The use of seclusion in the management of violence in psychiatric

The Use of Seclusion in the
Management of Violence within
Psychiatric Settings
Aggressive and violent incidents in health care
settings are reported to be increasing
worldwide. Research suggests that despite
attempts to introduce new methods of
managing violence and aggression traditional
methods such as seclusion, restraints and closed
wards still dominate present practice.
(Bloor et al, 2004)
Seclusion elicits different views and opinions
from healthcare professionals, service users and
society at large. Seclusion is very controversial
practice as it is in stark contrast with the
principle of treating people with mental illness
in the least restrictive environment which has
been adopted in most developed countries.
(Husum et al, 2010; Happell & Koehn, 2010a)
Defining Seclusion
There is no single agreed definition for the term
seclusion but the general consensus is that it
involves the placement of a patient alone in a
locked room, from which he/she cannot freely
(Meehan et al, 2000)
Defining Seclusion
Different definitions over the last three decades
may highlight both the positive and negative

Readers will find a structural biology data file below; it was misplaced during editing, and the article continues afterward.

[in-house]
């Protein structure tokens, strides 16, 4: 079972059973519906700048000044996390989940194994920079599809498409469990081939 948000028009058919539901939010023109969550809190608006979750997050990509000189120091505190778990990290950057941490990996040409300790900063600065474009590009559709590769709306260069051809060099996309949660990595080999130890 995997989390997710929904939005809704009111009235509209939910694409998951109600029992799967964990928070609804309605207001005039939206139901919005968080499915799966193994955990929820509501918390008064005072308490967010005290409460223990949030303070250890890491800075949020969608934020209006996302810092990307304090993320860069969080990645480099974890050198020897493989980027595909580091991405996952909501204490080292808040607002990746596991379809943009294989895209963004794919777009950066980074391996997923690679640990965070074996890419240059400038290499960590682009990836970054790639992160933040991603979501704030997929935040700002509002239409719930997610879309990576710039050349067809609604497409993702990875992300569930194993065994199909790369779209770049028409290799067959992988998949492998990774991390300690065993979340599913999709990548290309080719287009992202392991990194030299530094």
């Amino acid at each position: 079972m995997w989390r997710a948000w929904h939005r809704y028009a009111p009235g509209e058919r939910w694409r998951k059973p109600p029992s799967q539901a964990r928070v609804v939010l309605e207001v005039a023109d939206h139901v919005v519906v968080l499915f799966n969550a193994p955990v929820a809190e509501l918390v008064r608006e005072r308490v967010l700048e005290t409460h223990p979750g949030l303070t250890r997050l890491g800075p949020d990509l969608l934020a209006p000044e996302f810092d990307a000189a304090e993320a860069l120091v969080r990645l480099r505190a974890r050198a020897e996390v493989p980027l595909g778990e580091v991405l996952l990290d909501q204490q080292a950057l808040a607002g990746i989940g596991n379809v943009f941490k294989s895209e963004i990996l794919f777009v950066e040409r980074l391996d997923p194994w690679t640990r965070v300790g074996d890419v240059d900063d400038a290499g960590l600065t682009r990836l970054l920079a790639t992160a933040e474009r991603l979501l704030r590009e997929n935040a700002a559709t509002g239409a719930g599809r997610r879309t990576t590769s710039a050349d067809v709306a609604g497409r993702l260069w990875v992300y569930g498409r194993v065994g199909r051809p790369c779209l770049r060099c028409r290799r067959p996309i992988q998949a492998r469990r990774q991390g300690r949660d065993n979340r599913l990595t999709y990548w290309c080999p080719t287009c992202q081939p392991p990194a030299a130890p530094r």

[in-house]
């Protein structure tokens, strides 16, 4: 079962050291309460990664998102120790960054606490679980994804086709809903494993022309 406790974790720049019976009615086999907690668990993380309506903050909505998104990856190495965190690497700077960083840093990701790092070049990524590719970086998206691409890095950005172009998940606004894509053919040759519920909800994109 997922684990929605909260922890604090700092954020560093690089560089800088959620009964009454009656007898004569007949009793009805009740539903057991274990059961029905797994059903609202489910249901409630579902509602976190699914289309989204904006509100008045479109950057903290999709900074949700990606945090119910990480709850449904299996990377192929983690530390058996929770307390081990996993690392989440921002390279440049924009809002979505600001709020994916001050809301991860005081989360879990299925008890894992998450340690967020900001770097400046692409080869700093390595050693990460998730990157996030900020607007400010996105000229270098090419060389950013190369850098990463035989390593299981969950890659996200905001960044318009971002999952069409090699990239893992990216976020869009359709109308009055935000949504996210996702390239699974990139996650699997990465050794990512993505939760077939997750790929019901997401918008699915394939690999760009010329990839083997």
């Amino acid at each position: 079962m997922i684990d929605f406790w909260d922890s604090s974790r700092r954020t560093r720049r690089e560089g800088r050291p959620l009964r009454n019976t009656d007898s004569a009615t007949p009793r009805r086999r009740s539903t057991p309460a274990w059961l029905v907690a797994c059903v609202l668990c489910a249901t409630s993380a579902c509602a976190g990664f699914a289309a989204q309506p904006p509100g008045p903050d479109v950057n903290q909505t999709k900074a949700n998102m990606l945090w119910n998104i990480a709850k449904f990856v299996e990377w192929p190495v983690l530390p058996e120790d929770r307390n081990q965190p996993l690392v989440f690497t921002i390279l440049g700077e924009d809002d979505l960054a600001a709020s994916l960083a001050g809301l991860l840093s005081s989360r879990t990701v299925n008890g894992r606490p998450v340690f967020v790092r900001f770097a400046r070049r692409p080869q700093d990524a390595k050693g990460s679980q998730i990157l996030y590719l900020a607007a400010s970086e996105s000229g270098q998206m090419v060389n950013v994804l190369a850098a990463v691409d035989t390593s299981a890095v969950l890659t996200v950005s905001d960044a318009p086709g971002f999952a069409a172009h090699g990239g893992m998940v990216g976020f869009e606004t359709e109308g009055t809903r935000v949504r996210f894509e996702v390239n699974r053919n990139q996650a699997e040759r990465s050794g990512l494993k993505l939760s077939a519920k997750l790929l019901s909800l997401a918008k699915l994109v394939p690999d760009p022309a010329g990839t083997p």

outlooks on this practice. These include
• Forcible denial of the company of other people
• Isolation of client who may be dangerous to self
and others
• Providing a safe environment
• Confinement
(Leopoldt, 1985; De Cangas, 1993; Finke, 2001)
Defining Seclusion
The ISPN (2001) defined seclusion as an
emergency intervention employed as a last
effort involving a patient in a room especially
designed for the purpose usually because the
patient is combatant and dangerous to self and
The basic tenets underlying the use of seclusion
• Containment of violent and aggressive
• Prevention of injury
• Reduction in sensory stimuli
• Isolation from interpersonal contact
• Special protection and observation
(Martinez et al, 1999; Oberleitner 2000)
Concerns and Justification
Justification for
health settings
awareness that
the use of seclusion in mental
continues despite increasing
this intervention has negative
(Happell & Koehn, 2011)
Voices of concern regarding seclusion must be
balanced with the realities of managing highly
aggressive patients.
(Delaney, 2001)
Concerns and Justification
The ISPN (2001) suggested caution in a blanket
endorsement of zero seclusion policies. Serious
adverse consequences can be a potential byproduct such as insidious escalation in the use
of medications.
Literature also highlights the impact of seclusion
both on patients and staff as well as different
views and opinions on this subject
Effects on Patients
Feelings usually reported by patients regarding their
seclusion experience include:
• Humiliation
• Fear
• Loss of control
• Vulnerability
• Worthlessness
• A sense of being punished